If bonds are such a savior in the current crisis, how good an investment have they been in the long run? Let’s focus on the long stock market cycles over the past 60 years that include booms and busts. We might identify four cycles: the post-war expansion, the inflation decade of the 1970s, the boom period of the 1980s and 1990s, and the bust period through March 2009. The timing of these four cycles is arbitrary, but some basis for the timing can be seen in Figures 1.1 and 1.2 where the real return on the S&P 500 is displayed. It’s important to examine long market cycles in real (inflation-adjusted) terms because it’s the real return that matters to the investor. (For the short periods surrounding economic downturns, it usually doesn’t matter whether real or nominal returns are examined). Besides, the inflation decade of the 1970s doesn’t look that bad in nominal terms. It’s only in real terms that we see the devastation caused by inflation during that decade.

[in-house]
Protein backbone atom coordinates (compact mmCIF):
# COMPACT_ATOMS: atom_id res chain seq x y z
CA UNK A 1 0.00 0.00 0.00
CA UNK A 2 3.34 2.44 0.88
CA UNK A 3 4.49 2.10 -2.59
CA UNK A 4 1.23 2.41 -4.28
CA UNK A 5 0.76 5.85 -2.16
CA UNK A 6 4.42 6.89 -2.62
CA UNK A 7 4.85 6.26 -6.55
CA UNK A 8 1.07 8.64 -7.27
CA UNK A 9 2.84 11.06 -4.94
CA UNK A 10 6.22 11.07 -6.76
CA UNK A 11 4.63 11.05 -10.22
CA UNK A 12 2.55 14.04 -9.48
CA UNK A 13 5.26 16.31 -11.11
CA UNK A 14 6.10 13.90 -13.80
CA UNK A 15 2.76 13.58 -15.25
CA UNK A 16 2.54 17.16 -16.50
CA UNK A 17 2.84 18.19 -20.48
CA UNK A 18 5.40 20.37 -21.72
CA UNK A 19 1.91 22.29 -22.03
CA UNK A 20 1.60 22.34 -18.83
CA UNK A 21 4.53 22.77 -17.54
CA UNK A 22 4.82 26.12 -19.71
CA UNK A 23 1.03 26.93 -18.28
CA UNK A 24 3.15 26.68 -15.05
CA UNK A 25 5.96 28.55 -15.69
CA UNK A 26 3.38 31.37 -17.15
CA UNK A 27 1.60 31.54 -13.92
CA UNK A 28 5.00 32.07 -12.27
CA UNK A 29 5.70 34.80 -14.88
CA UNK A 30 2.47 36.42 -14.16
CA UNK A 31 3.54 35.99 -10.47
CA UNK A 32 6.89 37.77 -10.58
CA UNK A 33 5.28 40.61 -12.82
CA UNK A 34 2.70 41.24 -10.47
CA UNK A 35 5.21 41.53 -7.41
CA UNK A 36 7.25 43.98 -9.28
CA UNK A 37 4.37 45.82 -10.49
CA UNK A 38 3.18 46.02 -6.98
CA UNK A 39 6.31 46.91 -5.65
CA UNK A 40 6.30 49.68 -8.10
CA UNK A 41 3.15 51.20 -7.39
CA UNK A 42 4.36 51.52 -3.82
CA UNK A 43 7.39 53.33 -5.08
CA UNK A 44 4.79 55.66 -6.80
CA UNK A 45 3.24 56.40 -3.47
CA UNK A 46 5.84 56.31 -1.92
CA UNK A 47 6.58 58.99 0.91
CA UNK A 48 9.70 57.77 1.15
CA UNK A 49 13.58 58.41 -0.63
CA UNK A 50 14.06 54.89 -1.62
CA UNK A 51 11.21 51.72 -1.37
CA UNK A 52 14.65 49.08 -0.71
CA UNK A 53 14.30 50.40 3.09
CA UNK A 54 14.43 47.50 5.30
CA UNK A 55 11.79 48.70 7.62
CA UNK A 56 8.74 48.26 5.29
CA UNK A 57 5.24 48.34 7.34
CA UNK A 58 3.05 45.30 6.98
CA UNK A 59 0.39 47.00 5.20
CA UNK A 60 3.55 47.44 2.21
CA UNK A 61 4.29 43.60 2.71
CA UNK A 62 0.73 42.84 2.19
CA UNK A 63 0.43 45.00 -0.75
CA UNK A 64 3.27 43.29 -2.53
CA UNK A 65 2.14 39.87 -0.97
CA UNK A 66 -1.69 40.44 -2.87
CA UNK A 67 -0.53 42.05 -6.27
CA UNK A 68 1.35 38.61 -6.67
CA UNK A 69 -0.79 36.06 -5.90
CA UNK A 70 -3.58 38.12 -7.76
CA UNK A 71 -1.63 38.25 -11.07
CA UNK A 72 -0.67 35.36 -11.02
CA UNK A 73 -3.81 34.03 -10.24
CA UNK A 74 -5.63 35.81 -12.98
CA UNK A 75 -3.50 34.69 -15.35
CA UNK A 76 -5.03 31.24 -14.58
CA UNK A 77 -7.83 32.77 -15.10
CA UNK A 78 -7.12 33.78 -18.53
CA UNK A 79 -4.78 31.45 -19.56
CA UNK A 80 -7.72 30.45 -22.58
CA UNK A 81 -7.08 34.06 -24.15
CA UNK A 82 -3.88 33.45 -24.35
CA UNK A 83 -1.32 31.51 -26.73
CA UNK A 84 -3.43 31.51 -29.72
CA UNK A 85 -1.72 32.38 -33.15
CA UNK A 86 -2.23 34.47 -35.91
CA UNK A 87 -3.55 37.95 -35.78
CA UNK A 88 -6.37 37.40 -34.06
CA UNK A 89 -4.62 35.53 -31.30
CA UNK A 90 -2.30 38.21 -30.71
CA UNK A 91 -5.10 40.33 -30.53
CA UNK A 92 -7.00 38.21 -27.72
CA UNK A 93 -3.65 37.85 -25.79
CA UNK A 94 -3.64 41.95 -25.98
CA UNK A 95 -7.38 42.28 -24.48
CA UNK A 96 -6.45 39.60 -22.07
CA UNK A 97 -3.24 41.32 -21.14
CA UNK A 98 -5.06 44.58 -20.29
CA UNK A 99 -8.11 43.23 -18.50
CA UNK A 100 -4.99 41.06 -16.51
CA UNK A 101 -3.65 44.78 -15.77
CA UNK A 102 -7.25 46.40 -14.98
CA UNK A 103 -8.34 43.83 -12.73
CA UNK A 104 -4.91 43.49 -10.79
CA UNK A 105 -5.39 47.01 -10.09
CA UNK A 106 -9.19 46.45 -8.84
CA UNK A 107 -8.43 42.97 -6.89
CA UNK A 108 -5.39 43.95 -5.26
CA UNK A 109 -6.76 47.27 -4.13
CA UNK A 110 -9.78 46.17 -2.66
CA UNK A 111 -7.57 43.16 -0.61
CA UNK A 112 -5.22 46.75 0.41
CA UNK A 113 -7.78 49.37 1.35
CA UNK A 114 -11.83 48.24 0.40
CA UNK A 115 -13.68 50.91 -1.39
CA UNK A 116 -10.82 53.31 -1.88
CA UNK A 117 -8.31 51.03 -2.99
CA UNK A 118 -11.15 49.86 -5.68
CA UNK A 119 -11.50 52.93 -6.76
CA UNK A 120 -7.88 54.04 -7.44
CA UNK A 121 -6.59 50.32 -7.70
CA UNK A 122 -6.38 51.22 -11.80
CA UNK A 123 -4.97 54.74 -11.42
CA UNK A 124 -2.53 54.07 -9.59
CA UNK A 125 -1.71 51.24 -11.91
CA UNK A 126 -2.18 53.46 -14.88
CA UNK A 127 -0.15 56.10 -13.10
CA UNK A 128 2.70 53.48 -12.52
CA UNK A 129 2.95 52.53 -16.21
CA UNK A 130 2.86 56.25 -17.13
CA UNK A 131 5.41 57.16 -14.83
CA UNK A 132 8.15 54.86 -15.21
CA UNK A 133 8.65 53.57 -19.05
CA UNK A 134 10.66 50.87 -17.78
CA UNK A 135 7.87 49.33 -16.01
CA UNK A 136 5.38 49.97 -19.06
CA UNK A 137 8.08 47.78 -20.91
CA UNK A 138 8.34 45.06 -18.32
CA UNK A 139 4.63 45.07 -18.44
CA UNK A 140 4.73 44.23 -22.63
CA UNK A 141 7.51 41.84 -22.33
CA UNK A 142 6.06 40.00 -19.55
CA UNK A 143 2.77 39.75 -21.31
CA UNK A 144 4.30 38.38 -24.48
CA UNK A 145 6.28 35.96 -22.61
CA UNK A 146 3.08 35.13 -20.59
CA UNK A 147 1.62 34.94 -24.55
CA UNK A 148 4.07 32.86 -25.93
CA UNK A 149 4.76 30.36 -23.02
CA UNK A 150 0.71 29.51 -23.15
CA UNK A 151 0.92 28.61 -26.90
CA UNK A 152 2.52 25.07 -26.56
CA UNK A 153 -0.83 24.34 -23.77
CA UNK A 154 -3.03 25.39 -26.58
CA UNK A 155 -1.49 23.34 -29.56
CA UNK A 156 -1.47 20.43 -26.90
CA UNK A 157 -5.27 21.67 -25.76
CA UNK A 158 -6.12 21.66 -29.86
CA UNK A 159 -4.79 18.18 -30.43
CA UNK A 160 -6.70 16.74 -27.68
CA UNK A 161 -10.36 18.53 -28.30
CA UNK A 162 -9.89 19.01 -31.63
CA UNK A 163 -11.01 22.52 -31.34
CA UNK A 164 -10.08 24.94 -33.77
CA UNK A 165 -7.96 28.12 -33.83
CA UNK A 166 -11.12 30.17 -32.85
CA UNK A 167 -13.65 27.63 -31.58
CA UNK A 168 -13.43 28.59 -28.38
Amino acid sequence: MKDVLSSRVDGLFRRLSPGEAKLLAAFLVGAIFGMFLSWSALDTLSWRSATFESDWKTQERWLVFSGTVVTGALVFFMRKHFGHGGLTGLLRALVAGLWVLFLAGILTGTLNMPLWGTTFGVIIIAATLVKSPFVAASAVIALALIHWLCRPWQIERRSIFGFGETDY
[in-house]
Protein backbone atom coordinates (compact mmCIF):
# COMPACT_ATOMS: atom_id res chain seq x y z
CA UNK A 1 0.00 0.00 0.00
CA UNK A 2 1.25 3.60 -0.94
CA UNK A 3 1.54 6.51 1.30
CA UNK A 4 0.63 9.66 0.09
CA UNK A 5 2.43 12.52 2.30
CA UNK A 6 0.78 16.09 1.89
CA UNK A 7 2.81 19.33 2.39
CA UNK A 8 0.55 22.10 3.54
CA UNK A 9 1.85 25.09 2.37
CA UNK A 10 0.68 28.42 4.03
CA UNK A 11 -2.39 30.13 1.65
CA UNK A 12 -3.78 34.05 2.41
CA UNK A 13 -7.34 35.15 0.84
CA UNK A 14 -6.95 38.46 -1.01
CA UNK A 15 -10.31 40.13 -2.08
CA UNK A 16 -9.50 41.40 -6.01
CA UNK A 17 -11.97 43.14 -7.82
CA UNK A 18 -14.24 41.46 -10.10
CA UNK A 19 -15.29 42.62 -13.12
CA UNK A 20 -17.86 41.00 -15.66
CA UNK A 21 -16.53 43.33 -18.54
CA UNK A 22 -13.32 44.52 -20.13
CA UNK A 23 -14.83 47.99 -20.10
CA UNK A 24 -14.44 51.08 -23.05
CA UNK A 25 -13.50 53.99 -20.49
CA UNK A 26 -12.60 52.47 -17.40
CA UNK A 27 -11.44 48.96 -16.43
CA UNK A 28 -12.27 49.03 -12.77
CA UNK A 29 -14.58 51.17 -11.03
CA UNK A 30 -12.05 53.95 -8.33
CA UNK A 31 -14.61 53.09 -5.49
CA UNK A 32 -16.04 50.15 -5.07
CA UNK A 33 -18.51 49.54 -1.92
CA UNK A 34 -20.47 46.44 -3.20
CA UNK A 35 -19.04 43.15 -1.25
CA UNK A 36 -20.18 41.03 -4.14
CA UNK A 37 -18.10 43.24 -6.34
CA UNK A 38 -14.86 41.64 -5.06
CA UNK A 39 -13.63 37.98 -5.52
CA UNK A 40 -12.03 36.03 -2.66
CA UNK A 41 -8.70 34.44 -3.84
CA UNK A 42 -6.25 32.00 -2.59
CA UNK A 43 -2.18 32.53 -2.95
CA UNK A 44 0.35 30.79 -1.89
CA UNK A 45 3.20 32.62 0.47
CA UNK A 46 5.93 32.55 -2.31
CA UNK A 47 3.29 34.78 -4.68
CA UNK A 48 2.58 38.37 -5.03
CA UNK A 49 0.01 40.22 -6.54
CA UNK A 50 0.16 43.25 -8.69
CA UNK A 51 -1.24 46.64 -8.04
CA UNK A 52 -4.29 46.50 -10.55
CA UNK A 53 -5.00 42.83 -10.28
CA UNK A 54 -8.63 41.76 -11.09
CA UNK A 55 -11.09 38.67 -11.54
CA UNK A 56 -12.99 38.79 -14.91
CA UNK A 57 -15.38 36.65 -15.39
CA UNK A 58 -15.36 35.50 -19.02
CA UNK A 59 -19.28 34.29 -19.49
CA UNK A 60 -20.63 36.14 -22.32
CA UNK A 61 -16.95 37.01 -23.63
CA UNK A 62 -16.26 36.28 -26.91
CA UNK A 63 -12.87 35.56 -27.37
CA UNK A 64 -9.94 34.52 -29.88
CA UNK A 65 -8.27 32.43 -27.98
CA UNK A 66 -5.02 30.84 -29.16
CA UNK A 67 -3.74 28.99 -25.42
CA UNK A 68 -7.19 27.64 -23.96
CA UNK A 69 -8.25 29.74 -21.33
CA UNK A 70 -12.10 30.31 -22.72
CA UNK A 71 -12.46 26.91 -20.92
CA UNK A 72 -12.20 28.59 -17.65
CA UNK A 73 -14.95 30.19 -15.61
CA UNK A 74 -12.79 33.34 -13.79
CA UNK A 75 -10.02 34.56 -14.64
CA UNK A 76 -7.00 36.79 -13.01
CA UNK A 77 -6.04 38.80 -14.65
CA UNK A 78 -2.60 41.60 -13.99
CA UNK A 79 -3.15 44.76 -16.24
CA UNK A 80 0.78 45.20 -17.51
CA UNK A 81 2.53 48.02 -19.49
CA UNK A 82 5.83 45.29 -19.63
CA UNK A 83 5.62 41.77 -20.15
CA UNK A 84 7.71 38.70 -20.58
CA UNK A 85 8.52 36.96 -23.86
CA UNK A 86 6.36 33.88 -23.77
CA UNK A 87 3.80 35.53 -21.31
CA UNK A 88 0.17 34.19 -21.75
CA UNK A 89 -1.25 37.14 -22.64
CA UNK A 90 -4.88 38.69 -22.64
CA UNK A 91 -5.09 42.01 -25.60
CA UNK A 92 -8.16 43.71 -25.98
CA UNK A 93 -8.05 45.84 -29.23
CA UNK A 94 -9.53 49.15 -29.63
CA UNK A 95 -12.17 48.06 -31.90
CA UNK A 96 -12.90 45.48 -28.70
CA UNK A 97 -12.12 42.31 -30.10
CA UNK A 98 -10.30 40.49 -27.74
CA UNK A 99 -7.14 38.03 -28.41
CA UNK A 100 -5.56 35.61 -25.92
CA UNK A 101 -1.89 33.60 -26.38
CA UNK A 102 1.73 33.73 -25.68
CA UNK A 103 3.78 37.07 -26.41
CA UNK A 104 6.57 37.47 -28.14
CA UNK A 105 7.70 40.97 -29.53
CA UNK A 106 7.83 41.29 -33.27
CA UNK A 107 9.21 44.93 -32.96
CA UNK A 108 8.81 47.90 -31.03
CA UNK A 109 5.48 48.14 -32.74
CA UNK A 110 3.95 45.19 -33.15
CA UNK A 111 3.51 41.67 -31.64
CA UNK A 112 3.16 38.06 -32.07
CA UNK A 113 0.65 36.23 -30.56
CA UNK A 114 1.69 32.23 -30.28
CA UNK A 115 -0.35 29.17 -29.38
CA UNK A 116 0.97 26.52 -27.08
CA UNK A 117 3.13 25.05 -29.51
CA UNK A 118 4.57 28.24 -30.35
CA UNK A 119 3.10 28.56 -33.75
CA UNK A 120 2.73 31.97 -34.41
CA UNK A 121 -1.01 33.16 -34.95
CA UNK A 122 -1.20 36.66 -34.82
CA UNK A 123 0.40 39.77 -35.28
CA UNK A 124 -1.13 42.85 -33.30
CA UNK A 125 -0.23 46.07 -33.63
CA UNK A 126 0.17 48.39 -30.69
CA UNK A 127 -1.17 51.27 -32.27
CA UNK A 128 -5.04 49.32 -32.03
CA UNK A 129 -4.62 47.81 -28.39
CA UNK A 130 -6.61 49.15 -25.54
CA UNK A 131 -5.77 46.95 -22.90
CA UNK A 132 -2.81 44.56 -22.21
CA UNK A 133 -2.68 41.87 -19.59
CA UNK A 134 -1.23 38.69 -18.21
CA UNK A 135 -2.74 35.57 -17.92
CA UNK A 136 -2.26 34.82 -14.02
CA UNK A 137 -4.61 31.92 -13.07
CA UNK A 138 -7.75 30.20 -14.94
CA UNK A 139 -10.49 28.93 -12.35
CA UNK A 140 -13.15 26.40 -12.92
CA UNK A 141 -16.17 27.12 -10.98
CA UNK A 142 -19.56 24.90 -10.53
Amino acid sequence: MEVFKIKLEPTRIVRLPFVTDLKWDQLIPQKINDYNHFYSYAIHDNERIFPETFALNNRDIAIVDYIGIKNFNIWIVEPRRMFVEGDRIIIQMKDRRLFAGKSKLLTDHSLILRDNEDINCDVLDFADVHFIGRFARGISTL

FIGURE 1.1 Real Return on S&P 500, Jan 1951 to July 1982

Data Source: ©Morningstar.


FIGURE 1.2 Real Return on S&P 500, Jul 1982 to Mar 2009

Data Source: ©Morningstar.


Figure 1.1 suggests that the post-war expansion ended either in late 1968 or late 1972 (when returns were only marginally ...

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